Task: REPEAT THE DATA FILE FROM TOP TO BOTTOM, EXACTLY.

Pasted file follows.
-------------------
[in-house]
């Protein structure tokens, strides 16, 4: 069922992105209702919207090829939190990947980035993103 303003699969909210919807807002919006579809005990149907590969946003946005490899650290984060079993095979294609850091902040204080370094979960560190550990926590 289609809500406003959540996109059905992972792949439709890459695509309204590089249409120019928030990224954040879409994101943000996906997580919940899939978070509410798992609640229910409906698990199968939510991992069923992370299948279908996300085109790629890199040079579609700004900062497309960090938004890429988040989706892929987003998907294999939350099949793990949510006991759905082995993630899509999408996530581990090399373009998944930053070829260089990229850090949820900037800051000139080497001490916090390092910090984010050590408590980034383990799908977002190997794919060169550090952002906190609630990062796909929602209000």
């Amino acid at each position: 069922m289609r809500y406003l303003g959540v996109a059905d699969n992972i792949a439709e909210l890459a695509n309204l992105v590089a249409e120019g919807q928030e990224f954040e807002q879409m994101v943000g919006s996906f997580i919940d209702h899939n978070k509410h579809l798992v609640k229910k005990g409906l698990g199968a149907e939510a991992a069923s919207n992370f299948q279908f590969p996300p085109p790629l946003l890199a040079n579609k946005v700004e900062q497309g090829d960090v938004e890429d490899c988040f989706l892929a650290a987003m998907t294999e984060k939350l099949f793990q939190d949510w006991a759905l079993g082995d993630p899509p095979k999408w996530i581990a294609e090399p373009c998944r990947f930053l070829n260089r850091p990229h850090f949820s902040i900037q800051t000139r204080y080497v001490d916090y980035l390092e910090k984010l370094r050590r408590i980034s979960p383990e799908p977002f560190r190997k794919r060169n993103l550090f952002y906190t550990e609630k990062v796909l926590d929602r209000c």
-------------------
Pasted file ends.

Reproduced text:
[in-house]
């Protein structure tokens, strides 16, 4: 069922992105209702919207090829939190990947980035993103 303003699969909210919807807002919006579809005990149907590969946003946005490899650290984060079993095979294609850091902040204080370094979960560190550990926590 289609809500406003959540996109059905992972792949439709890459695509309204590089249409120019928030990224954040879409994101943000996906997580919940899939978070509410798992609640229910409906698990199968939510991992069923992370299948279908996300085109790629890199040079579609700004900062497309960090938004890429988040989706892929987003998907294999939350099949793990949510006991759905082995993630899509999408996530581990090399373009998944930053070829260089990229850090949820900037800051000139080497001490916090390092910090984010050590408590980034383990799908977002190997794919060169550090952002906190609630990062796909929602209000």
């Amino acid at each position: 069922m289609r809500y406003l303003g959540v996109a059905d699969n992972i792949a439709e909210l890459a695509n309204l992105v590089a249409e120019g919807q928030e990224f954040e807002q879409m994101v943000g919006s996906f997580i919940d209702h899939n978070k509410h579809l798992v609640k229910k005990g409906l698990g199968a149907e939510a991992a069923s919207n992370f299948q279908f590969p996300p085109p790629l946003l890199a040079n579609k946005v700004e900062q497309g090829d960090v938004e890429d490899c988040f989706l892929a650290a987003m998907t294999e984060k939350l099949f793990q939190d949510w006991a759905l079993g082995d993630p899509p095979k999408w996530i581990a294609e090399p373009c998944r990947f930053l070829n260089r850091p990229h850090f949820s902040i900037q800051t000139r204080y080497v001490d916090y980035l390092e910090k984010l370094r050590r408590i980034s979960p383990e799908p977002f560190r190997k794919r060169n993103l550090f952002y906190t550990e609630k990062v796909l926590d929602r209000c």